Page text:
Daily uk news ALEX BRUMMER: In choppy seas, does Bank of England have the right captain?  PremierLeague-News.Com

PremierLeague-News.Com - ALEX BRUMMER: The Bank's blundering Governor, Andrew Bailey, has been wrong in most of his forecasts up to this point.

Daily uk news ALEX BRUMMER: In choppy seas, does Bank of England have the right captain?  PremierLeague-News.Com

PremierLeague-News.Com - ALEX BRUMMER: The Bank's blundering Governor, Andrew Bailey, has been wrong in most of his forecasts up to this point.

Daily uk news  ALEX BRUMMER: In choppy seas, does Bank of England have the right captain?  PremierLeague-News.Com
05 August 2022 - 00:15

PremierLeague-News.Com - Breaking Sport Transfer News ! Tough times are coming. That is the conclusion we should draw from the Bank of England’s extraordinary actions yesterday: Raising the base rate of interest by a full half-percentage point – the highest jump in 27 years – while making dire forecasts about our economic future.Can we draw any comfort from the grim prediction that the surge in the cost of living will continue throughout next year and into 2024, and that inflation could soar as high as 13.3 per cent this winter?We can. The Bank’s blundering Governor, Andrew Bailey, has been wrong in most of his forecasts up to this point.His credibility is badly shot – and he may have overstated the problem. But you don’t have to take my word for it.EY, the audit and consulting giant, argues that the UK ‘economy will perform better than the Bank predicts’ and accuses the Bank’s inflation forecasts of ‘resting on limited foundations’.  The Bank’s blundering Governor, Andrew Bailey, has been wrong in most of his forecasts up to this point. His credibility is badly shot – and he may have overstated the problem. But you don’t have to take my word for itAnother City firm, Capital Economics, also disputes the Bank’s predictions, saying Bailey’s recession forecasts are ‘deeper and longer’ than its own.All that helps to explain why Liz Truss, the frontrunner to be our next prime minister, wants to review the Blair-era rules under which the Bank operates independently of the Government.The Commons’ Treasury select committee is already setting hearings on the topic.Nevertheless, there seems little doubt that the immediate economic news is less than rosy. Interest rates are predicted to go as high as 3 per cent next year – at the same time that Britain faces its highest tax burden since Clement Attlee’s socialist administration of 1945.There have now been six monthly interest-rate rises in a row – as many readers with mortgages will have noticed. Can we draw any comfort from the grim prediction that the surge in the cost of living will continue throughout next year and into 2024, and that inflation could soar as high as 13.3 per cent this winter?Homeowners on ‘tracker’ deals, which rise and fall with interest-rate increases, or on their banks’ ‘standard rate’, have suffered immediate hikes. But perhaps the biggest shock will be felt in the months to come by homeowners coming off fixed-rate deals set two, three or five years ago – when rates in some cases were below 1 per cent.Online property portal Rightmove estimates that first-time buyers will now face monthly mortgage payments rising to 40 per cent of their gross salaries – a sacrifice not seen for a decade. Savers, who far outnumber people with home loans, have so far seen scant benefit from higher interest rates, even though the value of their bank deposits is being ravaged by high inflation.Bailey put himself on their side yesterday, requesting that high street banks do the right thing and offer more competitive returns.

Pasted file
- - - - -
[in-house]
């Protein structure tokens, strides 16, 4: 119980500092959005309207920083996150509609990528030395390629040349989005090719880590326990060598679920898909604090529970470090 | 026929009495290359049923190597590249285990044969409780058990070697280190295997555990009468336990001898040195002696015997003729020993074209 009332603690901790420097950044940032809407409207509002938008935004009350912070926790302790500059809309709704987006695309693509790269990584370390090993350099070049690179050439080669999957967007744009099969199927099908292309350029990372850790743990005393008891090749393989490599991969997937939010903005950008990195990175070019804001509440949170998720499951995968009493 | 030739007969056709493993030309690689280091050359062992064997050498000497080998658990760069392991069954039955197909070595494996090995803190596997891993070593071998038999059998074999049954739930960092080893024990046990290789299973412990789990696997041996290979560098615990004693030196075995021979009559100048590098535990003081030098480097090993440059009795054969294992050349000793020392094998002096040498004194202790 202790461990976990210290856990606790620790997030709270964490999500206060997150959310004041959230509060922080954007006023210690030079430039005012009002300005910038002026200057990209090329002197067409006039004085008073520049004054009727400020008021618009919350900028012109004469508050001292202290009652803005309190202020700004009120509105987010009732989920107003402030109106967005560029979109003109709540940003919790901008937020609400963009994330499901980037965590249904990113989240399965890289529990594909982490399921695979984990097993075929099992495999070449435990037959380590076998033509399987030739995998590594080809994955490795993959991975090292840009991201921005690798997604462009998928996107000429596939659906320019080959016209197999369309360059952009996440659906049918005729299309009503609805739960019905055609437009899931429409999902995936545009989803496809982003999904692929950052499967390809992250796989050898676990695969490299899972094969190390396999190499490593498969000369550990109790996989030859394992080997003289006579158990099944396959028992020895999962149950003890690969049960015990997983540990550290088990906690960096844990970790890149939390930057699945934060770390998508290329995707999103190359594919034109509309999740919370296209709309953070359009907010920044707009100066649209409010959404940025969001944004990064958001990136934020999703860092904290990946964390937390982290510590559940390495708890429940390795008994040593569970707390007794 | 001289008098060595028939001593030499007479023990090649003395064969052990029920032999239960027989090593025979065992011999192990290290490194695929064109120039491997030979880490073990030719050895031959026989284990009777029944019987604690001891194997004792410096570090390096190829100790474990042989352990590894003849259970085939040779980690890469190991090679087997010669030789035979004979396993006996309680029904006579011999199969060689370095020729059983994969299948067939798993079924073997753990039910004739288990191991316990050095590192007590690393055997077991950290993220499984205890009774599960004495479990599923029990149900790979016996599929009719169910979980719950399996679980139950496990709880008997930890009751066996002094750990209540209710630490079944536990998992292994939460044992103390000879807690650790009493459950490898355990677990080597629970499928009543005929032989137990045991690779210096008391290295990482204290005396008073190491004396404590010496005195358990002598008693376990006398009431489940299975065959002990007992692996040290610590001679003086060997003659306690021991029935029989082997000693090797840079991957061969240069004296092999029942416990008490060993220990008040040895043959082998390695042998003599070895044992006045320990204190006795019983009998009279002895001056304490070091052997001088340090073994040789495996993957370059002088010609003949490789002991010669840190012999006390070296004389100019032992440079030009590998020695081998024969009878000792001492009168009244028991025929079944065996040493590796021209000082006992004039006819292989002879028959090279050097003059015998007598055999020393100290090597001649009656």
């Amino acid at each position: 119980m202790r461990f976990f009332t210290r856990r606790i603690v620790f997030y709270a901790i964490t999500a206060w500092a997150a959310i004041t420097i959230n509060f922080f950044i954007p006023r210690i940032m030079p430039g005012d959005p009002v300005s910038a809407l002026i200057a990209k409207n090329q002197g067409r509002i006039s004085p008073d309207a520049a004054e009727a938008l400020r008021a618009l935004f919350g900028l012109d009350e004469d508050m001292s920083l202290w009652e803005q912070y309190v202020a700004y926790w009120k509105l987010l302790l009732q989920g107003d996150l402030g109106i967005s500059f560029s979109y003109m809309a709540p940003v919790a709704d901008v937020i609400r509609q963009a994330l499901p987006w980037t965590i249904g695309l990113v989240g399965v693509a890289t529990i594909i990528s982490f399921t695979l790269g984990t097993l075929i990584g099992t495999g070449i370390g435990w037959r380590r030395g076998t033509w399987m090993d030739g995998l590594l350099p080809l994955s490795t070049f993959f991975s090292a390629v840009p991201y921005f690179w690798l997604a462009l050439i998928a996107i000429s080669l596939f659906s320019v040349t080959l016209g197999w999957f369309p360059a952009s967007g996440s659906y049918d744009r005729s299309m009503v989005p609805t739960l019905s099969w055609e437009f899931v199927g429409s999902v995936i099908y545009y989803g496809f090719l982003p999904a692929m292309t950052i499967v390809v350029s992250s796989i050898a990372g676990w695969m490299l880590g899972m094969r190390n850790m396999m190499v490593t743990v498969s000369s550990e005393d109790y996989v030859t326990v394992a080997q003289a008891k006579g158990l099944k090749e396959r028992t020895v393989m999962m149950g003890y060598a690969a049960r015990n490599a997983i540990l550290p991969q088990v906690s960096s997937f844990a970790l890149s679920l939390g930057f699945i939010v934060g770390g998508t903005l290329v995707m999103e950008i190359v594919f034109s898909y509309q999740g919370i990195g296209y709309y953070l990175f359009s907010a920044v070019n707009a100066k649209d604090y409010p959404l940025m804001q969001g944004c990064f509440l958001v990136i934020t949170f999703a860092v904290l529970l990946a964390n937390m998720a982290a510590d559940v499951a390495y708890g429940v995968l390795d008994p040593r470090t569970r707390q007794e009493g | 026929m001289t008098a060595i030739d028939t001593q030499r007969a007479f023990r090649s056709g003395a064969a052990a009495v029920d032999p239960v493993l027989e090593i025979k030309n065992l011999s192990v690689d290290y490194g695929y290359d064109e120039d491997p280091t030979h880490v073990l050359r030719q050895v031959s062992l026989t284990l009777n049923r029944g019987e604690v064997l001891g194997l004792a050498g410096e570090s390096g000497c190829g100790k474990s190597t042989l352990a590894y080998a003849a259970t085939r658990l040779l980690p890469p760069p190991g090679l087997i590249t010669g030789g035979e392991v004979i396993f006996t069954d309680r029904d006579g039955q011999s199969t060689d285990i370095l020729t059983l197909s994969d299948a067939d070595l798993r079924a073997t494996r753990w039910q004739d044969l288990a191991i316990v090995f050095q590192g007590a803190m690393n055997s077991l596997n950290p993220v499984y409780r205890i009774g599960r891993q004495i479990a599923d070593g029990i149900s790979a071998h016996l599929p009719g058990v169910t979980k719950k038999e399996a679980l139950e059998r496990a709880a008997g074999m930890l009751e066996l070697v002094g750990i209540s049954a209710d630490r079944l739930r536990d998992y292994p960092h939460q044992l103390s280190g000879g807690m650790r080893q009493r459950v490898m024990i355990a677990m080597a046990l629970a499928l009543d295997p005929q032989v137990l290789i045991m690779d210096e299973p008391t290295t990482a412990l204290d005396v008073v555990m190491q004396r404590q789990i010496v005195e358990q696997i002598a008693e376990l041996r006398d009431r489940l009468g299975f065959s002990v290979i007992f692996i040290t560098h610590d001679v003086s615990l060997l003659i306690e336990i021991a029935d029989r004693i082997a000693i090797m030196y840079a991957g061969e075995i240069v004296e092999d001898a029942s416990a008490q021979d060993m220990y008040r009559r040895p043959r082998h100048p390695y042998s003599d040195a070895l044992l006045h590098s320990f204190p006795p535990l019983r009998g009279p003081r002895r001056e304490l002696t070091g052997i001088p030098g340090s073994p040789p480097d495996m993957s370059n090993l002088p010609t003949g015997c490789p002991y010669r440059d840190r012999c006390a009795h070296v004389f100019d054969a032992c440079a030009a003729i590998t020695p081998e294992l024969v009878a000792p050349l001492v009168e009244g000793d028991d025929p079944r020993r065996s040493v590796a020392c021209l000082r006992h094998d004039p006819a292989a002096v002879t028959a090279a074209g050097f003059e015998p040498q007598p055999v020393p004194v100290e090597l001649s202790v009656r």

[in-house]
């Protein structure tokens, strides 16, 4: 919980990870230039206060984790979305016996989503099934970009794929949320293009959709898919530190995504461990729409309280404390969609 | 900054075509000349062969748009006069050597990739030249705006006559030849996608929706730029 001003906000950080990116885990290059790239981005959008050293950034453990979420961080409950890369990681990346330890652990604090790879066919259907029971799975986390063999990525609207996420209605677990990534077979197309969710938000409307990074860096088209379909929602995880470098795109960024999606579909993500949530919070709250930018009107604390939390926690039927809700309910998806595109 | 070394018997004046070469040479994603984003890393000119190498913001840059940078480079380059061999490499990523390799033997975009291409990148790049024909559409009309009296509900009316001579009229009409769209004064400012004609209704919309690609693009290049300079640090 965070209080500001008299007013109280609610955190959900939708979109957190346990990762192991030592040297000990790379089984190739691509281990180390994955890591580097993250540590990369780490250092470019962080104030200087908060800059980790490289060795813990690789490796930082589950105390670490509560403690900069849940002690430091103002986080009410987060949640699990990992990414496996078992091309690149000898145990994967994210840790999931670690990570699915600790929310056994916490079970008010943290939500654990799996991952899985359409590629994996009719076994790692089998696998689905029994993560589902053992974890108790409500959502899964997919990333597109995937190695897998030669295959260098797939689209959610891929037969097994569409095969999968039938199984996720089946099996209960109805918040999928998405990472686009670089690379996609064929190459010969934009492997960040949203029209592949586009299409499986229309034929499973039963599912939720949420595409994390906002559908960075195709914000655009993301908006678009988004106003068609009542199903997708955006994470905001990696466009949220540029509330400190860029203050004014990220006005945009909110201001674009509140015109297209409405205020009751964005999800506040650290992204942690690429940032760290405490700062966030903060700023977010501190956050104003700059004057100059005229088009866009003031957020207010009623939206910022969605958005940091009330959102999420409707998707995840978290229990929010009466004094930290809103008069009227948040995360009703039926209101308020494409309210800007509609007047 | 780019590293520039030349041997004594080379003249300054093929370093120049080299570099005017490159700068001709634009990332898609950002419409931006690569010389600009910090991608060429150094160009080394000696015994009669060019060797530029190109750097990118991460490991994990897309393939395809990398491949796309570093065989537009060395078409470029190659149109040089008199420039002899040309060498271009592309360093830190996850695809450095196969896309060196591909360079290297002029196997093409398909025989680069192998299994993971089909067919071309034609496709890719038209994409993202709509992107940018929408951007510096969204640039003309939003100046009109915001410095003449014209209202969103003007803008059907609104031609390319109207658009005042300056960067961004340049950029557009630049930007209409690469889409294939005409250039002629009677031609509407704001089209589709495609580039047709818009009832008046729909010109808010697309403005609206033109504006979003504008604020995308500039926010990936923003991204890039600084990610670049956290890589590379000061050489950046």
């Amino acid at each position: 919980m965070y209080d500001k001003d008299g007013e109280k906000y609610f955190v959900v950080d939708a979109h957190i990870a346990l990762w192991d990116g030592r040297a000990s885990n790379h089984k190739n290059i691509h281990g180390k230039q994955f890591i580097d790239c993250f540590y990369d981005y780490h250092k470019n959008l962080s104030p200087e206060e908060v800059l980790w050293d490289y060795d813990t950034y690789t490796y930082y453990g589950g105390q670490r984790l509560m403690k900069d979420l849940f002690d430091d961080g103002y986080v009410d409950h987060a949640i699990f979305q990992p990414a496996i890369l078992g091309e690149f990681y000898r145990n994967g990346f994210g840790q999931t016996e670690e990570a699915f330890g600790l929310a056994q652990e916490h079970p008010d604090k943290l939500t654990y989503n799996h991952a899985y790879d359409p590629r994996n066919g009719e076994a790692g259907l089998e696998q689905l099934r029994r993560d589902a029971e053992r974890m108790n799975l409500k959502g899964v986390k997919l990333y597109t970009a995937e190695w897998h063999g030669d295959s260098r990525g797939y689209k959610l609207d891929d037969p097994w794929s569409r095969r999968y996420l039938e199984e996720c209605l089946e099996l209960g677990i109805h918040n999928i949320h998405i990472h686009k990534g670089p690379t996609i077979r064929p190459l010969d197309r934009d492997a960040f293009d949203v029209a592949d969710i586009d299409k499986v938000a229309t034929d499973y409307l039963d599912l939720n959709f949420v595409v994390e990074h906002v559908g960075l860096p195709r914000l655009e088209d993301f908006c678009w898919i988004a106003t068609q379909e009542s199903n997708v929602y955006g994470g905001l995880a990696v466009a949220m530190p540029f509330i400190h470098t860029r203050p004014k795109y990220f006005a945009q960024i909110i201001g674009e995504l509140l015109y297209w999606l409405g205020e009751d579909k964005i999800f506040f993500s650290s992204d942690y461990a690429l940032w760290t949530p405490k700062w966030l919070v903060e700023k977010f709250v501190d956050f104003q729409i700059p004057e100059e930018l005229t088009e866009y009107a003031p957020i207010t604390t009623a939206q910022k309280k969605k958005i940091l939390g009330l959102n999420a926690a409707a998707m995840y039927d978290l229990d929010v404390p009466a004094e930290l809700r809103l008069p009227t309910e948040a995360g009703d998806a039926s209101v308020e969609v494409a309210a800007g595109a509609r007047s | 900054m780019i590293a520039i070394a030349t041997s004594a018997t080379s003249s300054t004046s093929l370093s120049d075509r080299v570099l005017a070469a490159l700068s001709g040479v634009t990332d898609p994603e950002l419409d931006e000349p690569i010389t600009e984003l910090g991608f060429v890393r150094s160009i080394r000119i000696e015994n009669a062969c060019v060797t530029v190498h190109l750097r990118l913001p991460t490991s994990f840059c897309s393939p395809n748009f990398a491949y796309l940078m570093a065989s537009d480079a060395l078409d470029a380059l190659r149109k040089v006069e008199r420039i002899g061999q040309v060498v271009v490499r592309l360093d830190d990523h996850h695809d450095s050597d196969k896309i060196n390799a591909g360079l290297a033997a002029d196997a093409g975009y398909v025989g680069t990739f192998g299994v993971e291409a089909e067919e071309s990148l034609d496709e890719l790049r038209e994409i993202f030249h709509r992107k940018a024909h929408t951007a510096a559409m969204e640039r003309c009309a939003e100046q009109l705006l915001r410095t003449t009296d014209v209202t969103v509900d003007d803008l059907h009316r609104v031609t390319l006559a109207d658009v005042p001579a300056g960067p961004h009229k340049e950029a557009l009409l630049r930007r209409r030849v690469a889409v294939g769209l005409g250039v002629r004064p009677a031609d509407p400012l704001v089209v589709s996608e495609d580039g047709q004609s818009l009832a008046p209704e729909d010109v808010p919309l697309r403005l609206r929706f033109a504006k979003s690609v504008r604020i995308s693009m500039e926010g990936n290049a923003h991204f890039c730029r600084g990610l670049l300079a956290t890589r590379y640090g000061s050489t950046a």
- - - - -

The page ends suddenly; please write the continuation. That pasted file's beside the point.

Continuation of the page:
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. But many may not – not least because the Bank, under Bailey’s leadership, has come under heavy fire not only for its faulty forecasting, but for its tone-deaf proclamations for workers to show wage restraint (from a Governor who trousered more than £575,000 last year). RELATED ARTICLES Previous 1 Next How much will YOUR mortgage go up by? Santander and Barclays... Liz Truss says UK recession is 'not inevitable' and suggests... Share this article Share Like so much of the public sector, it is also afflicted by the increasing wokery that has seen working from home become entrenched in the Old Lady of Threadneedle Street.Faced with charges he has been asleep at the wheel as inflation has more than tripled from 4 per cent only a year ago to 13.3 per cent later this year, Bailey’s mealy-mouthed excuse – that the Bank could not have foreseen the war in Ukraine and the extraordinary impact it has had on energy prices – does not wash.Nor did he offer even a scintilla of a mea culpa yesterday – despite having failed in his clear remit to keep inflation to a 2 per cent target. Bailey should have heeded the stark warning in May 2021 from the Bank’s former chief economist Andrew Haldane, who said that the ‘inflation genie’ was about to escape the bottle. Online property portal Rightmove estimates that first-time buyers will now face monthly mortgage payments rising to 40 per cent of their gross salaries – a sacrifice not seen for a decade With the Bank now threatening to ‘act forcefully’ by raising interest rates even faster than expected in the coming months, the case for relieving consumers and businesses from swingeing taxes is even clearer.Former Chancellor Rishi Sunak has had an overdue Damascene moment and embraced a cut in VAT for motorists as well as a hefty cut in the basic rate of income tax to 20 per cent – but only by the end of the decade.Liz Truss is prepared to act much faster, promising to rescind the 1.25 percentage point national insurance hike and cancel the vicious rise in corporation tax from 19 per cent to 25 per cent next year.A tax-cutting budget this autumn will be the only sensible choice if the economy is to escape the double whammy of higher taxes and rising interest rates.The big concern is that the Bank, having been so wrong about inflation for more than a year, is now doubling down, raising rates at a terrifying speed.In doing so, it risks squeezing the lifeblood out of an economy that has performed better than many other industrialised nations this year. Our prosperity and employment depend on it steering a safe course through these treacherous waters.The question is, is Andrew Bailey the right captain for the ship?